I have waited for Canada’s leaders to say something about Israel’s war crimes—crimes acknowledged by the UN and, from what I can tell, most of the world—but I have waited in vain.

Canadian political leaders have not only remained silent about Israel’s violations of international law, but have blamed the Palestinian deaths on the “terrorist” group, Hamas.

The rhetoric about Hamas disguises the fact this group was elected in the most democratic elections seen in the Middle East in years, and that each Israeli death caused by a Hamas-launched Qassam rocket since 2001 has been matched (if not preceded) by a 10-fold higher death toll amongst the Palestinian population. (The ratio of deaths in this latest conflict is nearing 100 to 1).

Yes, Hamas’ Qassam rockets are aimed at civilian areas—but they almost never kill anyone because they are cheap, inaccurate weapons. The same cannot be said of the F-18 fighter jets, helicopter gunships, and Merkava tanks used by Israel—all subsidized by the USbillion in aid America gives Israel every year.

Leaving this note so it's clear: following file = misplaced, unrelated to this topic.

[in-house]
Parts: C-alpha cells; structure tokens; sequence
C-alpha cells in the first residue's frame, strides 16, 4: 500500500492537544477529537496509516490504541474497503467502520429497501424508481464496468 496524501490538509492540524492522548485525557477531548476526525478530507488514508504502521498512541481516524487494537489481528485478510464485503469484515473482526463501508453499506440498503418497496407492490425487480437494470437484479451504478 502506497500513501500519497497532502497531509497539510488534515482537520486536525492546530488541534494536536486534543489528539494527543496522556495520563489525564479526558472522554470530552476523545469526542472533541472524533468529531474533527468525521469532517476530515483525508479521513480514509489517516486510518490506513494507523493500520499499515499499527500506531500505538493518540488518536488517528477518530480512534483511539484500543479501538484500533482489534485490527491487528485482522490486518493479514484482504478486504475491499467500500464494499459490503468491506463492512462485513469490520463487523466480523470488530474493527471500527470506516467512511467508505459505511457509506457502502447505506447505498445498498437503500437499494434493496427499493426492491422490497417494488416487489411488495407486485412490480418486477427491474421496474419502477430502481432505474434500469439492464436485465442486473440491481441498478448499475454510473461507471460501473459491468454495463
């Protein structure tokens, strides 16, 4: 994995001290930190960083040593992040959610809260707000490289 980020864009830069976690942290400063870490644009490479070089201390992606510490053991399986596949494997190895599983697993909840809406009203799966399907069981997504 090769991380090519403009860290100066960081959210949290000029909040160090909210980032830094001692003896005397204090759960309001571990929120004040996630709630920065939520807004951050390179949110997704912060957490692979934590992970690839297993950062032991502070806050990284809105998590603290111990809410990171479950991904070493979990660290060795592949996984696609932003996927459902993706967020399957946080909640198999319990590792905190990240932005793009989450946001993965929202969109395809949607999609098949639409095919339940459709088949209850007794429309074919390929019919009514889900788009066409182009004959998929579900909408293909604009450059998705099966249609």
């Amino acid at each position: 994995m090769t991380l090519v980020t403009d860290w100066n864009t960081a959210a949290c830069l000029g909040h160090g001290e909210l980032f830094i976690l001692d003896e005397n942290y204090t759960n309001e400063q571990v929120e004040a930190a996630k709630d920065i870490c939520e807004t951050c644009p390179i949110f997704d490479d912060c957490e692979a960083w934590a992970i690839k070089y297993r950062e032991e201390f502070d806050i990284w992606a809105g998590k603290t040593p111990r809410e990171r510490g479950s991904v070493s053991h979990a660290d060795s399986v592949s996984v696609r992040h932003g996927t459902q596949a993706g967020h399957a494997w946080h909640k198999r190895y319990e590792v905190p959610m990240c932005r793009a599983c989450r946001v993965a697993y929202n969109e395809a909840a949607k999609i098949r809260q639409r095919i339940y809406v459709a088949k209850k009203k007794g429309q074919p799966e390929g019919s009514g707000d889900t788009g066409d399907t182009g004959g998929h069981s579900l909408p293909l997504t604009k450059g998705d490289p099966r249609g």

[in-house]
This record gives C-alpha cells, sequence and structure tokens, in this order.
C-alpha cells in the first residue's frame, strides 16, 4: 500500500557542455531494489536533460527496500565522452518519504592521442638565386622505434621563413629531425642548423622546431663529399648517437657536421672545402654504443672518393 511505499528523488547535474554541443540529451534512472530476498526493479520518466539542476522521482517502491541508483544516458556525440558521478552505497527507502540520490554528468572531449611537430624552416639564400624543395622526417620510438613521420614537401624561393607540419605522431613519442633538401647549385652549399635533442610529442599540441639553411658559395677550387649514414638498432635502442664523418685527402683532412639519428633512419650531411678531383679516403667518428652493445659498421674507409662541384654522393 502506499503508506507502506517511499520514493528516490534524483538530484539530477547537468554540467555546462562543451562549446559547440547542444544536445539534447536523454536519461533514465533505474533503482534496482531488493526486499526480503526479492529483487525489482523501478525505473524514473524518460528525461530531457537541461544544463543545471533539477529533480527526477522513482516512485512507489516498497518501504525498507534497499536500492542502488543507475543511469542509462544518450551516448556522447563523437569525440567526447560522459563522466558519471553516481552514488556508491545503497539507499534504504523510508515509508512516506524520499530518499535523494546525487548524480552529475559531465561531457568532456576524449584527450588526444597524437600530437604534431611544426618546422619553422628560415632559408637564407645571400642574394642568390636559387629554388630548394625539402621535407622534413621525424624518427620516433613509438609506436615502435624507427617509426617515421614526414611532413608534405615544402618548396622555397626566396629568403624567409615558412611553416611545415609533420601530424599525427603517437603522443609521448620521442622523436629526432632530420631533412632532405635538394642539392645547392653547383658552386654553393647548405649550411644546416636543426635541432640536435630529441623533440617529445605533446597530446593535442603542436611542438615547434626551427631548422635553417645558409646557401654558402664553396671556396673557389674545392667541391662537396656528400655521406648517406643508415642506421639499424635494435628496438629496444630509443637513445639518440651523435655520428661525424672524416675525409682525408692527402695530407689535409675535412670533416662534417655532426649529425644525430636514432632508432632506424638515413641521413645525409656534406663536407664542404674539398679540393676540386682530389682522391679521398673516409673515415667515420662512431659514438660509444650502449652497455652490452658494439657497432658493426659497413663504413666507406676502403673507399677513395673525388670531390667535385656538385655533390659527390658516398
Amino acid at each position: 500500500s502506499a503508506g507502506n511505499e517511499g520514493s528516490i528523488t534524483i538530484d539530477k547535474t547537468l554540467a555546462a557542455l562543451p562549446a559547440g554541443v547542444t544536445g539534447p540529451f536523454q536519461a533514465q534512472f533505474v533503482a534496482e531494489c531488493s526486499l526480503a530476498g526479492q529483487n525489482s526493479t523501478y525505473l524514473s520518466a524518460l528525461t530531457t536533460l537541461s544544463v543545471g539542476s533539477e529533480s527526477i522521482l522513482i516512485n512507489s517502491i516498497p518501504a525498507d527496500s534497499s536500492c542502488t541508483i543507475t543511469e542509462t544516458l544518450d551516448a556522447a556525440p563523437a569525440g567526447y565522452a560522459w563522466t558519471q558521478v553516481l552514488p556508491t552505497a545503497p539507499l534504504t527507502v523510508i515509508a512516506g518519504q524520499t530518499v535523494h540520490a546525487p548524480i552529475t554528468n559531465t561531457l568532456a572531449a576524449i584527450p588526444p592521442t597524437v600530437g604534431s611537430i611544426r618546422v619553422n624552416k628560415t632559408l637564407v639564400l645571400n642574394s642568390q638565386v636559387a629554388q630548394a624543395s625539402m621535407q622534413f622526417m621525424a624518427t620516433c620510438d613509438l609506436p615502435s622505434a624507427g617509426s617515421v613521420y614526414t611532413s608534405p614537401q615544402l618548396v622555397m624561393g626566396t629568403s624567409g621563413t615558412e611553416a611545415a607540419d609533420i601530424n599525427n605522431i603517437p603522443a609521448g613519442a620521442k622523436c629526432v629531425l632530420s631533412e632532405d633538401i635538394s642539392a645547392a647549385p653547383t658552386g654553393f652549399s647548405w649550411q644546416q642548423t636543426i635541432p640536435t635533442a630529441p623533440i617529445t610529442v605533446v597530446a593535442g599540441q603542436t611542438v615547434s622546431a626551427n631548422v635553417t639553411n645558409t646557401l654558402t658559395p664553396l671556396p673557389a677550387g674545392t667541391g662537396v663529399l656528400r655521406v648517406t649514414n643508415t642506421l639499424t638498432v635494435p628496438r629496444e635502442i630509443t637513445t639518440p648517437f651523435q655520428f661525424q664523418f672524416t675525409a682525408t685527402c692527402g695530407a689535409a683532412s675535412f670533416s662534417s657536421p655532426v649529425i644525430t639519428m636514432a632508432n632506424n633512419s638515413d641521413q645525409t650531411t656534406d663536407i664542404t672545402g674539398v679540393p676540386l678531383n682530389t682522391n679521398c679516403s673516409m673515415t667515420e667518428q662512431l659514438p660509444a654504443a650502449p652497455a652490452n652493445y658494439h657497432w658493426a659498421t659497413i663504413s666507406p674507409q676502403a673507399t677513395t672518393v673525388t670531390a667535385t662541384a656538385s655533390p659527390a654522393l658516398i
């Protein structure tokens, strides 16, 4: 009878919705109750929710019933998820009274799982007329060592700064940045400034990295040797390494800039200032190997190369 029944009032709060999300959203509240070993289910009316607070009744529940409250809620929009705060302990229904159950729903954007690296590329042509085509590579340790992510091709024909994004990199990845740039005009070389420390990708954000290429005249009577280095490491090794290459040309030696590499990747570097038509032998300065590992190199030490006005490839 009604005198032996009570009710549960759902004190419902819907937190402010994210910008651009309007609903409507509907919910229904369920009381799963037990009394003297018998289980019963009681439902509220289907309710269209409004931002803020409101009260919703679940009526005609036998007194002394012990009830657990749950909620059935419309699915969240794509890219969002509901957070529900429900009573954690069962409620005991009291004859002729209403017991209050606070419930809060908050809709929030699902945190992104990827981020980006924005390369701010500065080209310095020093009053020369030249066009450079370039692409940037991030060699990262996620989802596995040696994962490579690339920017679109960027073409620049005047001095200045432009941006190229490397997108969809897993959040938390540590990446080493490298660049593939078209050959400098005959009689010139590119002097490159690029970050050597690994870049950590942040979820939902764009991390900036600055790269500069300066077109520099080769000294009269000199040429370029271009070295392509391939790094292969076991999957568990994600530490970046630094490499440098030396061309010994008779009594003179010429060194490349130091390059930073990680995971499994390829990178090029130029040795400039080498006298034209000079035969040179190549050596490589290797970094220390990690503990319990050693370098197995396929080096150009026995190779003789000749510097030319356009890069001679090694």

Given the silence of our leaders on the atrocities in Gaza, it falls to the rest of us to make our opposition known. For weeks, I have been utterly despondent about the perennial question, “What can I do?” But last weekend, I saw a glimmer of hope in a larger movement that is gaining momentum in the wake of the bloodbath.

A coalition of Palestinian groups has been organizing a boycott of Israeli exports since 2005. The campaign, modelled on the global movement that helped put an end to the Apartheid regime in South Africa, is known as Boycott, Divestment and Sanctions—BDS for short.